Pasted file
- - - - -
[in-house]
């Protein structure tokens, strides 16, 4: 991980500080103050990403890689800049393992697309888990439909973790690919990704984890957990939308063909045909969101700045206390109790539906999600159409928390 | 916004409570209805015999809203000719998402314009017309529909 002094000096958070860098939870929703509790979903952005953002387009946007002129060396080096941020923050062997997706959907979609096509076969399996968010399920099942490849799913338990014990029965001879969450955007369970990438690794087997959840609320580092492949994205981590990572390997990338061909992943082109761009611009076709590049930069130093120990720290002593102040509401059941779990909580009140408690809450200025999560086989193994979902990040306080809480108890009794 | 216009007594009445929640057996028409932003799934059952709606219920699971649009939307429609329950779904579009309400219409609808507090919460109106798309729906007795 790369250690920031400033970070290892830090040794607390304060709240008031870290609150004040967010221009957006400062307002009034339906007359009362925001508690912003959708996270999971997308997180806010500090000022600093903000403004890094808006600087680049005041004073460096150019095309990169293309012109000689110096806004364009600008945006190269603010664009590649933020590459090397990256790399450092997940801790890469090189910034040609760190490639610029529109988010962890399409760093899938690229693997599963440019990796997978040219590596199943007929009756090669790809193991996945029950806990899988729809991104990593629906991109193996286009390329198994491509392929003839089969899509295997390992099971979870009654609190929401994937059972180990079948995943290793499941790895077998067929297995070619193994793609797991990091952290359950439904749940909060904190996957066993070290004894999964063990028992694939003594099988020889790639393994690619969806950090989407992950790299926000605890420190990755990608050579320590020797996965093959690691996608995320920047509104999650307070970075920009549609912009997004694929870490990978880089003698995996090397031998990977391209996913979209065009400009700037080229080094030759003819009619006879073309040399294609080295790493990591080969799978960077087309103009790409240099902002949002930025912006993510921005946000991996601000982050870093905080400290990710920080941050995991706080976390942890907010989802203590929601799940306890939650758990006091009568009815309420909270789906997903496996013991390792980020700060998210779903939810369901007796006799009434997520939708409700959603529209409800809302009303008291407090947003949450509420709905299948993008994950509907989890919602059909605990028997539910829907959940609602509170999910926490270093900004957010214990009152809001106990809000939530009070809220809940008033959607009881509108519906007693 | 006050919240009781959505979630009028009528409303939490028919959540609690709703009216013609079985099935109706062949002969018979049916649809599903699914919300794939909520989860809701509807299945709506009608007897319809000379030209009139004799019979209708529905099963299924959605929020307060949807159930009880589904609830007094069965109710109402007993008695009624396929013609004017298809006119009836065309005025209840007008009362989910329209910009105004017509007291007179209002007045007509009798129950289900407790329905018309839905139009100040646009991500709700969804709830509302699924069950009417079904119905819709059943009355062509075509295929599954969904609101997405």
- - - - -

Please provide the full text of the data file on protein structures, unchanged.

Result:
[in-house]
């Protein structure tokens, strides 16, 4: 991980500080103050990403890689800049393992697309888990439909973790690919990704984890957990939308063909045909969101700045206390109790539906999600159409928390 | 916004409570209805015999809203000719998402314009017309529909 002094000096958070860098939870929703509790979903952005953002387009946007002129060396080096941020923050062997997706959907979609096509076969399996968010399920099942490849799913338990014990029965001879969450955007369970990438690794087997959840609320580092492949994205981590990572390997990338061909992943082109761009611009076709590049930069130093120990720290002593102040509401059941779990909580009140408690809450200025999560086989193994979902990040306080809480108890009794 | 216009007594009445929640057996028409932003799934059952709606219920699971649009939307429609329950779904579009309400219409609808507090919460109106798309729906007795 790369250690920031400033970070290892830090040794607390304060709240008031870290609150004040967010221009957006400062307002009034339906007359009362925001508690912003959708996270999971997308997180806010500090000022600093903000403004890094808006600087680049005041004073460096150019095309990169293309012109000689110096806004364009600008945006190269603010664009590649933020590459090397990256790399450092997940801790890469090189910034040609760190490639610029529109988010962890399409760093899938690229693997599963440019990796997978040219590596199943007929009756090669790809193991996945029950806990899988729809991104990593629906991109193996286009390329198994491509392929003839089969899509295997390992099971979870009654609190929401994937059972180990079948995943290793499941790895077998067929297995070619193994793609797991990091952290359950439904749940909060904190996957066993070290004894999964063990028992694939003594099988020889790639393994690619969806950090989407992950790299926000605890420190990755990608050579320590020797996965093959690691996608995320920047509104999650307070970075920009549609912009997004694929870490990978880089003698995996090397031998990977391209996913979209065009400009700037080229080094030759003819009619006879073309040399294609080295790493990591080969799978960077087309103009790409240099902002949002930025912006993510921005946000991996601000982050870093905080400290990710920080941050995991706080976390942890907010989802203590929601799940306890939650758990006091009568009815309420909270789906997903496996013991390792980020700060998210779903939810369901007796006799009434997520939708409700959603529209409800809302009303008291407090947003949450509420709905299948993008994950509907989890919602059909605990028997539910829907959940609602509170999910926490270093900004957010214990009152809001106990809000939530009070809220809940008033959607009881509108519906007693 | 006050919240009781959505979630009028009528409303939490028919959540609690709703009216013609079985099935109706062949002969018979049916649809599903699914919300794939909520989860809701509807299945709506009608007897319809000379030209009139004799019979209708529905099963299924959605929020307060949807159930009880589904609830007094069965109710109402007993008695009624396929013609004017298809006119009836065309005025209840007008009362989910329209910009105004017509007291007179209002007045007509009798129950289900407790329905018309839905139009100040646009991500709700969804709830509302699924069950009417079904119905819709059943009355062509075509295929599954969904609101997405």